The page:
'A Christmas Carol' graces downtown Hood River

For the first time in years, Hood River’s performing arts group, CAST, is staging a “theater in the round.” And they couldn’t have picked a better production.

Judy Yeo is directing a cast of eight in “A Christmas Carol,” staged in the ballroom at the Hood River Hotel Friday and Saturday.

The performance will take place in and among the tables — and the audience.

“I call this type of theater we are doing ‘theater in the round,’ Yeo said. But, she noted, most theater in the round performances are still done on a stage. “What we are doing, then, goes beyond that and creates a greater challenge. We really take the play to the audience, and in essence, tell them, ‘You are a part of the play.’”

Staging a production this way presents many challenges, Yeo said.

“It’s getting the actors to understand that they’re going to be working around people — that there will be a lot more commotion going on than usual,” she said. It also means that props have to be minimal, since the actors have to move objects — often by themselves and quickly. And making the lighting work in such an unusual space has taken work.

“We’re going from tall ceilings and free area to low ceilings with all kinds of things hanging down,” said Yeo, who credits lighting technician Al Tengwall with “making the thing work.” Even rehearsals at the hotel have been different.

“We’re used to throwing all our junk around,” Yeo said, laughing. “But this is a business, so we have to clean up after ourselves.”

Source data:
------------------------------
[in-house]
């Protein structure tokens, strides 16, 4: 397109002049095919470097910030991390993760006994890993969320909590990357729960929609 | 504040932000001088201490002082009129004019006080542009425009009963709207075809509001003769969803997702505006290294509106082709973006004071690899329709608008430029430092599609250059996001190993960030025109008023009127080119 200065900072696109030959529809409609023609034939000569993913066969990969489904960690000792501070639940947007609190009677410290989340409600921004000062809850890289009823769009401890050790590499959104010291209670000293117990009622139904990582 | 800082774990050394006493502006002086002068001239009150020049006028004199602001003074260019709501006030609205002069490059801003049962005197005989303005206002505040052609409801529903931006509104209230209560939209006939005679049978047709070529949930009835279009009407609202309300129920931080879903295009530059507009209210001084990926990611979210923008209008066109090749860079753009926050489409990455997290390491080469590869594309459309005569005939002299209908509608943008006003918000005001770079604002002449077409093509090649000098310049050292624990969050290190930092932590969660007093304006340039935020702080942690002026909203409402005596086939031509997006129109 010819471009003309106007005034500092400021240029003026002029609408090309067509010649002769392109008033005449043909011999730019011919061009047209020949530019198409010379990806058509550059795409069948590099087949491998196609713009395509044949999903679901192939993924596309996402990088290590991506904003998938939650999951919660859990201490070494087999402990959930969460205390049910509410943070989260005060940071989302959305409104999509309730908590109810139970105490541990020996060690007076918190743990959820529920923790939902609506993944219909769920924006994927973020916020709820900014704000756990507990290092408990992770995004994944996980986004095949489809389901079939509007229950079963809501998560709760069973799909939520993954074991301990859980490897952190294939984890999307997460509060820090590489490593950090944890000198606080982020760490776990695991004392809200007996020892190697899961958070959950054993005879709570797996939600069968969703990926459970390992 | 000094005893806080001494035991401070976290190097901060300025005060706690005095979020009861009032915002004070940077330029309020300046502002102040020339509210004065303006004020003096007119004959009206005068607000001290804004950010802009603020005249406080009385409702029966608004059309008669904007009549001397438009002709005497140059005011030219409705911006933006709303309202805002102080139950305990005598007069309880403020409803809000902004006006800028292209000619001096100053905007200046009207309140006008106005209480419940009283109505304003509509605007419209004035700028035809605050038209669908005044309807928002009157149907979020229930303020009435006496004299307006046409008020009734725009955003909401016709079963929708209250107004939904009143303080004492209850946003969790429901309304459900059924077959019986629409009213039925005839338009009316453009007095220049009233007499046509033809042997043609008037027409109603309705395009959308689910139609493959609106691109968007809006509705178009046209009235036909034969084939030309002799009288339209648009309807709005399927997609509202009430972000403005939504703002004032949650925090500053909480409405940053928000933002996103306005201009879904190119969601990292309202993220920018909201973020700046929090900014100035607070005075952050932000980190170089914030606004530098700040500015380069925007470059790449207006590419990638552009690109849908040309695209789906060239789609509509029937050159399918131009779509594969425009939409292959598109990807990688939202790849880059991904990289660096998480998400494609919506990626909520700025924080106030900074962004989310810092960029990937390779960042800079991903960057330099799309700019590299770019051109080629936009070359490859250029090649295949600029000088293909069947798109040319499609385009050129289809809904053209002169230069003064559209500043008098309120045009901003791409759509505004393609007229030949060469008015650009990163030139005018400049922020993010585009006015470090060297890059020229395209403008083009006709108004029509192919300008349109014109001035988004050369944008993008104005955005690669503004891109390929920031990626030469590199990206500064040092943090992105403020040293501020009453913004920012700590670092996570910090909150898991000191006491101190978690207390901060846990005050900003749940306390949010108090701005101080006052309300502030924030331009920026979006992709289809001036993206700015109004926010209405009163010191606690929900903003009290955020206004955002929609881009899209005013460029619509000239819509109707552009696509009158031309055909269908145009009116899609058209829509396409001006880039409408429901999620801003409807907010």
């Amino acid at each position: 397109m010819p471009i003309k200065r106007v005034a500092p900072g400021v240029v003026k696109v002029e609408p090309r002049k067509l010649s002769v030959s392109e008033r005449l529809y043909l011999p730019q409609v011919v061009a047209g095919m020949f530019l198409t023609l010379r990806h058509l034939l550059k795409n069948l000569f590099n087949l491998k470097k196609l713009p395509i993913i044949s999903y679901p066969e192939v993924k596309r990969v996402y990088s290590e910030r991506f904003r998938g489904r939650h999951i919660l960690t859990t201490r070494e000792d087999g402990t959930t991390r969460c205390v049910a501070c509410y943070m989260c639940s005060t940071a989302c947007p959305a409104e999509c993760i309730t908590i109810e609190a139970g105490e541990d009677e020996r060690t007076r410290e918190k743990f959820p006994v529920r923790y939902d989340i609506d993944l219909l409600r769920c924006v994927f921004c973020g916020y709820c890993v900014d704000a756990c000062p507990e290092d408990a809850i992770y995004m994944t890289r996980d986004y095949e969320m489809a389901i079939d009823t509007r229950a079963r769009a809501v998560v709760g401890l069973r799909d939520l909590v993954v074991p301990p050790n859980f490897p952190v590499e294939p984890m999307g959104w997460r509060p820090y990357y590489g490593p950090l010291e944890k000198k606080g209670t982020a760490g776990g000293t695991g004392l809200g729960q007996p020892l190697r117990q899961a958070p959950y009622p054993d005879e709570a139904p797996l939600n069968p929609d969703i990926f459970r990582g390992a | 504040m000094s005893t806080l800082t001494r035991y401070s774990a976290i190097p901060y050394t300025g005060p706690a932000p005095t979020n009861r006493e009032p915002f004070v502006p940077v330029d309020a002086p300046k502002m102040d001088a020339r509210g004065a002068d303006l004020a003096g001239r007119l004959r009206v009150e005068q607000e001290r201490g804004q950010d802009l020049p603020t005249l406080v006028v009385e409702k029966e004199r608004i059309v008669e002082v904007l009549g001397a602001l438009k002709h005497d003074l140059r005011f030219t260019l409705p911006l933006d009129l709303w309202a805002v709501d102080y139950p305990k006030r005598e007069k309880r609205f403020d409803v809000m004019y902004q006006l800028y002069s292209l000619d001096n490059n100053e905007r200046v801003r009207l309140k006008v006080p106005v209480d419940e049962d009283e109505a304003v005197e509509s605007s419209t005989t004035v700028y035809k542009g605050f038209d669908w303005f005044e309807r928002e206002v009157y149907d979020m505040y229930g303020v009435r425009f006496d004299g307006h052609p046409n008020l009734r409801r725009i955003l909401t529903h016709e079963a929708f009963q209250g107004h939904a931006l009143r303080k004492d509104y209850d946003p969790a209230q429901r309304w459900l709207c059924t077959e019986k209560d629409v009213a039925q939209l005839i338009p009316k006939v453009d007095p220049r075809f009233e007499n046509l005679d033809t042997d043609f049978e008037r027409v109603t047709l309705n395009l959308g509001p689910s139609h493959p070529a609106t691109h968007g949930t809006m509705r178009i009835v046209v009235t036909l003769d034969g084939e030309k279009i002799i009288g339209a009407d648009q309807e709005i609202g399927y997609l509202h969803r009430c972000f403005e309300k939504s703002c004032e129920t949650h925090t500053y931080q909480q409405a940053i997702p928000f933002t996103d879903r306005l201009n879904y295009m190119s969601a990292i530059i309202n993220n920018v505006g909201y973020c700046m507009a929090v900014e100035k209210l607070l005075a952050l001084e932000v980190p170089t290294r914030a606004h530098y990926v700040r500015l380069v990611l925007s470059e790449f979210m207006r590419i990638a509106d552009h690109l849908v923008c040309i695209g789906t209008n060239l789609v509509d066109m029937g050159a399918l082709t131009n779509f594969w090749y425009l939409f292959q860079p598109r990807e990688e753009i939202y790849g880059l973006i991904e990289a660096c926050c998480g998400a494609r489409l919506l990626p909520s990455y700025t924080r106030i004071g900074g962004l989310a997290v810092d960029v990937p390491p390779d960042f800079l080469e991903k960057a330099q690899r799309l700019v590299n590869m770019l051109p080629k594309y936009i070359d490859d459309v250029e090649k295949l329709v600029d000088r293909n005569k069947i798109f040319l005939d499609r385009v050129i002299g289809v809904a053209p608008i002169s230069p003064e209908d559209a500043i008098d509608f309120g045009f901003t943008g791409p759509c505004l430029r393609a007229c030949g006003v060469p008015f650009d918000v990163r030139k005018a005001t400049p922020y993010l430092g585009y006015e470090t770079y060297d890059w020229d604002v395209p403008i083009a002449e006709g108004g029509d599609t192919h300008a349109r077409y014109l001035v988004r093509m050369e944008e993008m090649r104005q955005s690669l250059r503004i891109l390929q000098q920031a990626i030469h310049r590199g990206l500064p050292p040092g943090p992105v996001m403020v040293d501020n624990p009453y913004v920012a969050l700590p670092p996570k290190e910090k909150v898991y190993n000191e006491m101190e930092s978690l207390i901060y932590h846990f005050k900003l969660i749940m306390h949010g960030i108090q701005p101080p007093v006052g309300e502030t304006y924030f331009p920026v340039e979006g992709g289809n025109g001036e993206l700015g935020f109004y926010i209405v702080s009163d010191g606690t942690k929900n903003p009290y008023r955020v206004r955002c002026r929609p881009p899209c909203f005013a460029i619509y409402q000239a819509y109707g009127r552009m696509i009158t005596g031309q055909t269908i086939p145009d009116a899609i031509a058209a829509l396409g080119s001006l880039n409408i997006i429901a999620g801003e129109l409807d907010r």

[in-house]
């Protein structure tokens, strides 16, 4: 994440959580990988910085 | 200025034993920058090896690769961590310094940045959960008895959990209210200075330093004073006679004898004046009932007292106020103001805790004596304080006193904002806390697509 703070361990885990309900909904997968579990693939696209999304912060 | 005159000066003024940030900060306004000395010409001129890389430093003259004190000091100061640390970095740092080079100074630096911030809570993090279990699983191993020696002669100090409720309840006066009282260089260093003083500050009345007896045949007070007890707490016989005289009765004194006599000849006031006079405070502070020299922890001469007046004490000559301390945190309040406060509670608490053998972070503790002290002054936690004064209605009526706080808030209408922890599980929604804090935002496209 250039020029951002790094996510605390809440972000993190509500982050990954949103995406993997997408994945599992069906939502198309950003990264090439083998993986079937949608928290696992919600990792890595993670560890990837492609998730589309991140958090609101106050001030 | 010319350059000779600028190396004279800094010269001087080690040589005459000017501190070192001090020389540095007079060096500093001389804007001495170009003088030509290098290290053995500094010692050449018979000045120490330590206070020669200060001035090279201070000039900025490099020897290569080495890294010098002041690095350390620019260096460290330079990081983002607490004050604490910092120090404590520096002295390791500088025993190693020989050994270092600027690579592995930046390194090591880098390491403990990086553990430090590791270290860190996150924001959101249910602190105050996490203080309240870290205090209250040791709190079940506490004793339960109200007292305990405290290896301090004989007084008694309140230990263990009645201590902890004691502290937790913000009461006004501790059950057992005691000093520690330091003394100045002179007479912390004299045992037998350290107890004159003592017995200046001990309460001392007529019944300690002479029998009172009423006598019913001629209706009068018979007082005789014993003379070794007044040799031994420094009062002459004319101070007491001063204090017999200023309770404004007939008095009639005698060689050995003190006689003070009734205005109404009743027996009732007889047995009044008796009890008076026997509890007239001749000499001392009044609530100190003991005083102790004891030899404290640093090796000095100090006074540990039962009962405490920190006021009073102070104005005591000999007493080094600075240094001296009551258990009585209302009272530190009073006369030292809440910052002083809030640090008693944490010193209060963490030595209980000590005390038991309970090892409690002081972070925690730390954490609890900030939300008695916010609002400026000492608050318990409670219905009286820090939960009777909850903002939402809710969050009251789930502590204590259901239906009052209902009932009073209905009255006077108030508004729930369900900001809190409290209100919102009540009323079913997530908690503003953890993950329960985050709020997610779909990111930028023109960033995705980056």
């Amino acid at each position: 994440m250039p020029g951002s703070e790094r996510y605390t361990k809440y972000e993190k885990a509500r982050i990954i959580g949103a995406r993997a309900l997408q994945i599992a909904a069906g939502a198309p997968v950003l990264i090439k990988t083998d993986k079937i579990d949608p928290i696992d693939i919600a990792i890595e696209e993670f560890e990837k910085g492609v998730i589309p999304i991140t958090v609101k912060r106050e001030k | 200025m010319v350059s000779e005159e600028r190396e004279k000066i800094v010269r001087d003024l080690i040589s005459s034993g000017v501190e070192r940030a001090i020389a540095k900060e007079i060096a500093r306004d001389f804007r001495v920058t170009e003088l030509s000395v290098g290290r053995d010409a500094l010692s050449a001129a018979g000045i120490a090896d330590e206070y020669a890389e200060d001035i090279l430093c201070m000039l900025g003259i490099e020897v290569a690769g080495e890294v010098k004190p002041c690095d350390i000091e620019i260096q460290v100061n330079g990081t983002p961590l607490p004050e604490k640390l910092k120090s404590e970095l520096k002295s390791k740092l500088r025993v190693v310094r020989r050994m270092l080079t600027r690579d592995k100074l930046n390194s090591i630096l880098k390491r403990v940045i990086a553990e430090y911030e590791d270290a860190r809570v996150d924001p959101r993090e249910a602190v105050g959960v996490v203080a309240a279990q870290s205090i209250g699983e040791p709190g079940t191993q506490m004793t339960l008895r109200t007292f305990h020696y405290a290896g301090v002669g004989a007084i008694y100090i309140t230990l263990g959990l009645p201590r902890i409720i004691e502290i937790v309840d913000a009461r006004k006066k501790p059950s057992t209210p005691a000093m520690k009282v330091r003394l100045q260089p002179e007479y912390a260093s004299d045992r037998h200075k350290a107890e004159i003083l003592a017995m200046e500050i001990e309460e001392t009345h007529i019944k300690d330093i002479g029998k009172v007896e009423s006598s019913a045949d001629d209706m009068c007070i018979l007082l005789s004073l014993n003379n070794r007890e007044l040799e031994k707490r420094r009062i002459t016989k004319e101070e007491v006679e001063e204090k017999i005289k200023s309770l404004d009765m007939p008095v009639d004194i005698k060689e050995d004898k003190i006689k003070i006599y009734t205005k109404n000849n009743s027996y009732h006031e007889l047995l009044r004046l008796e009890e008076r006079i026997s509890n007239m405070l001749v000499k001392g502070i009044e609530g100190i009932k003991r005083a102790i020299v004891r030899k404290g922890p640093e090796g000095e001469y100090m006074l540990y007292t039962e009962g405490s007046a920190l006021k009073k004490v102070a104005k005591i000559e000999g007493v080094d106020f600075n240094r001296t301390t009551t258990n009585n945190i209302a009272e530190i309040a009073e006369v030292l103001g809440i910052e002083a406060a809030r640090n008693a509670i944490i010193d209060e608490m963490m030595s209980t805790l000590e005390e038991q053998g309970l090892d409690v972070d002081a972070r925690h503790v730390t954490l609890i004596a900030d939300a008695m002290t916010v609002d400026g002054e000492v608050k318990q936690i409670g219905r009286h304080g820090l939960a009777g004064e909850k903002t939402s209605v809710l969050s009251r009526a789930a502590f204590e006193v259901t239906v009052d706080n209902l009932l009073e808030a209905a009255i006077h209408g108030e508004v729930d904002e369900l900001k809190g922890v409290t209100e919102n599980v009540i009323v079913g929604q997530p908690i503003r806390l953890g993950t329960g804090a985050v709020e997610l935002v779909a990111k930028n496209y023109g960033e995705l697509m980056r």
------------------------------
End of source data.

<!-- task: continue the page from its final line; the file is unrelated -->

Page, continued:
Yeo and her cast have successfully tackled the challenges and come up with a fun rendition of the holiday classic.

Gary Young is once again playing Ebenezer Scrooge — a role for which he was widely praised the last time CAST performed “A Christmas Carol” at the Performing Arts Center in 1998.

Most of the other actors play several parts in the production. Lisa Vincenzo, a newcomer to CAST, plays Mrs. Cratchit and the Ghost of Christmas Past, as well as a Charwoman. Jim Bull, long-time board member of CAST, plays the Ghost of Christmas Present, Jacob Marley’s Ghost and a couple of other characters.

Theresa North deftly juggles Mrs. Fezziwig, Martha, a Laundress and Fan. Veteran CAST actor Keith Doroski plays Bob Cratchit and another minor part. Brent Sholar plays Scrooge’s nephew, Fred. Lynn Lewis plays the Ghost of Christmas Yet to Come. And 8-year-old Maggie Sholar plays Tiny Tim, a Reader, a Boy on the Street and Young Scrooge.